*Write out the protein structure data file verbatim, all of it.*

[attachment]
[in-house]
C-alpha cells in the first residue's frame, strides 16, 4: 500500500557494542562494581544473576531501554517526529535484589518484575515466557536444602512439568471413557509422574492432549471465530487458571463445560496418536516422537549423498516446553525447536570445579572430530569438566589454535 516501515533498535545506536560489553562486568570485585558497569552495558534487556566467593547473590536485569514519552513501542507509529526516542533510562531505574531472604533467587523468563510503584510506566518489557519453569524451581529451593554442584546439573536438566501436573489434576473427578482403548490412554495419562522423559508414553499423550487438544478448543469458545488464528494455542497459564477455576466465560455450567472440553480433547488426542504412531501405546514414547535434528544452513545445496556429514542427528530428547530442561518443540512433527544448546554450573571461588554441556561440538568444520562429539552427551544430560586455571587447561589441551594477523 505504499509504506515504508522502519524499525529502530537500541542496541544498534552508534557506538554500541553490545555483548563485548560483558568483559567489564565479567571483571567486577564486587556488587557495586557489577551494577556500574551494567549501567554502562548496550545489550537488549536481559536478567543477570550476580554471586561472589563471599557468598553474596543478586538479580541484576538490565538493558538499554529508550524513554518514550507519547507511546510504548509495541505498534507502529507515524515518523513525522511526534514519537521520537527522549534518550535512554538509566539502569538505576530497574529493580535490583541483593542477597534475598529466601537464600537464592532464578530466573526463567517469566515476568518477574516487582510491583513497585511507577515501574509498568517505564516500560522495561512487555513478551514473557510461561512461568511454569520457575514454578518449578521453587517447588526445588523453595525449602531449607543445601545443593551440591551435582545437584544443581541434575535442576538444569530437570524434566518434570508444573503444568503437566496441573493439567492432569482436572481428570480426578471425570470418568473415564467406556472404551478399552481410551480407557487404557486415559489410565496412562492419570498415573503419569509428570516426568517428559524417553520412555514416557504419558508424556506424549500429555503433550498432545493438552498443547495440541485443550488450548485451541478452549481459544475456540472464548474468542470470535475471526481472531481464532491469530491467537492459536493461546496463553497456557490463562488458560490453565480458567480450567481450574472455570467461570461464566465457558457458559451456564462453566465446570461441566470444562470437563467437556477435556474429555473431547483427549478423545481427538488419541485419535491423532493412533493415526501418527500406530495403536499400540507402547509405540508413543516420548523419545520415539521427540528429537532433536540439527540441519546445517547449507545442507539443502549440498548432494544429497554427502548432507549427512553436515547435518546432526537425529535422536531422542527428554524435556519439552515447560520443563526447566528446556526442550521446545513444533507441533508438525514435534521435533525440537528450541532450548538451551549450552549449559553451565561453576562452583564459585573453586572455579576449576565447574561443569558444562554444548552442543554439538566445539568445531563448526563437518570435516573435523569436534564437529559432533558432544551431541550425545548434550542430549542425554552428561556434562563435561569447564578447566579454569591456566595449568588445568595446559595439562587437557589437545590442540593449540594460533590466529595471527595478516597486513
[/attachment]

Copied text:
[in-house]
C-alpha cells in the first residue's frame, strides 16, 4: 500500500557494542562494581544473576531501554517526529535484589518484575515466557536444602512439568471413557509422574492432549471465530487458571463445560496418536516422537549423498516446553525447536570445579572430530569438566589454535 516501515533498535545506536560489553562486568570485585558497569552495558534487556566467593547473590536485569514519552513501542507509529526516542533510562531505574531472604533467587523468563510503584510506566518489557519453569524451581529451593554442584546439573536438566501436573489434576473427578482403548490412554495419562522423559508414553499423550487438544478448543469458545488464528494455542497459564477455576466465560455450567472440553480433547488426542504412531501405546514414547535434528544452513545445496556429514542427528530428547530442561518443540512433527544448546554450573571461588554441556561440538568444520562429539552427551544430560586455571587447561589441551594477523 505504499509504506515504508522502519524499525529502530537500541542496541544498534552508534557506538554500541553490545555483548563485548560483558568483559567489564565479567571483571567486577564486587556488587557495586557489577551494577556500574551494567549501567554502562548496550545489550537488549536481559536478567543477570550476580554471586561472589563471599557468598553474596543478586538479580541484576538490565538493558538499554529508550524513554518514550507519547507511546510504548509495541505498534507502529507515524515518523513525522511526534514519537521520537527522549534518550535512554538509566539502569538505576530497574529493580535490583541483593542477597534475598529466601537464600537464592532464578530466573526463567517469566515476568518477574516487582510491583513497585511507577515501574509498568517505564516500560522495561512487555513478551514473557510461561512461568511454569520457575514454578518449578521453587517447588526445588523453595525449602531449607543445601545443593551440591551435582545437584544443581541434575535442576538444569530437570524434566518434570508444573503444568503437566496441573493439567492432569482436572481428570480426578471425570470418568473415564467406556472404551478399552481410551480407557487404557486415559489410565496412562492419570498415573503419569509428570516426568517428559524417553520412555514416557504419558508424556506424549500429555503433550498432545493438552498443547495440541485443550488450548485451541478452549481459544475456540472464548474468542470470535475471526481472531481464532491469530491467537492459536493461546496463553497456557490463562488458560490453565480458567480450567481450574472455570467461570461464566465457558457458559451456564462453566465446570461441566470444562470437563467437556477435556474429555473431547483427549478423545481427538488419541485419535491423532493412533493415526501418527500406530495403536499400540507402547509405540508413543516420548523419545520415539521427540528429537532433536540439527540441519546445517547449507545442507539443502549440498548432494544429497554427502548432507549427512553436515547435518546432526537425529535422536531422542527428554524435556519439552515447560520443563526447566528446556526442550521446545513444533507441533508438525514435534521435533525440537528450541532450548538451551549450552549449559553451565561453576562452583564459585573453586572455579576449576565447574561443569558444562554444548552442543554439538566445539568445531563448526563437518570435516573435523569436534564437529559432533558432544551431541550425545548434550542430549542425554552428561556434562563435561569447564578447566579454569591456566595449568588445568595446559595439562587437557589437545590442540593449540594460533590466529595471527595478516597486513